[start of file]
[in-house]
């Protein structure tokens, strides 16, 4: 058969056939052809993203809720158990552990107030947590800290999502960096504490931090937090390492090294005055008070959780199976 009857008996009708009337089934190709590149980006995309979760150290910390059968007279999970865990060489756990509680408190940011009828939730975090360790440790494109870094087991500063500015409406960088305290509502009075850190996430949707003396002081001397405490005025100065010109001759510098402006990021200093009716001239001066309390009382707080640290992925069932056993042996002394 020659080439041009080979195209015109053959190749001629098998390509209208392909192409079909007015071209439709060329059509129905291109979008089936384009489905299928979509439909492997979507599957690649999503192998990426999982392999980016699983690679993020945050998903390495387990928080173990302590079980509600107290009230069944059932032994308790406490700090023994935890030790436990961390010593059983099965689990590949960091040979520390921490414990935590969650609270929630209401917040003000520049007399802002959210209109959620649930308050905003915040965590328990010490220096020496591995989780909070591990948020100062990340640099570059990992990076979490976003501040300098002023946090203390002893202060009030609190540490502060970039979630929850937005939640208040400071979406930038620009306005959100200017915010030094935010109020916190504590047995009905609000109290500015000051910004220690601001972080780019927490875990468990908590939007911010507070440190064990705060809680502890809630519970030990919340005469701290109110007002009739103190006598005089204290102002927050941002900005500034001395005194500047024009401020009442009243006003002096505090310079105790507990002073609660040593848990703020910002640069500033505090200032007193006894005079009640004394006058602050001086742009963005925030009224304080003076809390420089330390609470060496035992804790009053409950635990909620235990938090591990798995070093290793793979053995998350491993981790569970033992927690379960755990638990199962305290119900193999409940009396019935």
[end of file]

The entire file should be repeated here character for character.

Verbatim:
[in-house]
């Protein structure tokens, strides 16, 4: 058969056939052809993203809720158990552990107030947590800290999502960096504490931090937090390492090294005055008070959780199976 009857008996009708009337089934190709590149980006995309979760150290910390059968007279999970865990060489756990509680408190940011009828939730975090360790440790494109870094087991500063500015409406960088305290509502009075850190996430949707003396002081001397405490005025100065010109001759510098402006990021200093009716001239001066309390009382707080640290992925069932056993042996002394 020659080439041009080979195209015109053959190749001629098998390509209208392909192409079909007015071209439709060329059509129905291109979008089936384009489905299928979509439909492997979507599957690649999503192998990426999982392999980016699983690679993020945050998903390495387990928080173990302590079980509600107290009230069944059932032994308790406490700090023994935890030790436990961390010593059983099965689990590949960091040979520390921490414990935590969650609270929630209401917040003000520049007399802002959210209109959620649930308050905003915040965590328990010490220096020496591995989780909070591990948020100062990340640099570059990992990076979490976003501040300098002023946090203390002893202060009030609190540490502060970039979630929850937005939640208040400071979406930038620009306005959100200017915010030094935010109020916190504590047995009905609000109290500015000051910004220690601001972080780019927490875990468990908590939007911010507070440190064990705060809680502890809630519970030990919340005469701290109110007002009739103190006598005089204290102002927050941002900005500034001395005194500047024009401020009442009243006003002096505090310079105790507990002073609660040593848990703020910002640069500033505090200032007193006894005079009640004394006058602050001086742009963005925030009224304080003076809390420089330390609470060496035992804790009053409950635990909620235990938090591990798995070093290793793979053995998350491993981790569970033992927690379960755990638990199962305290119900193999409940009396019935």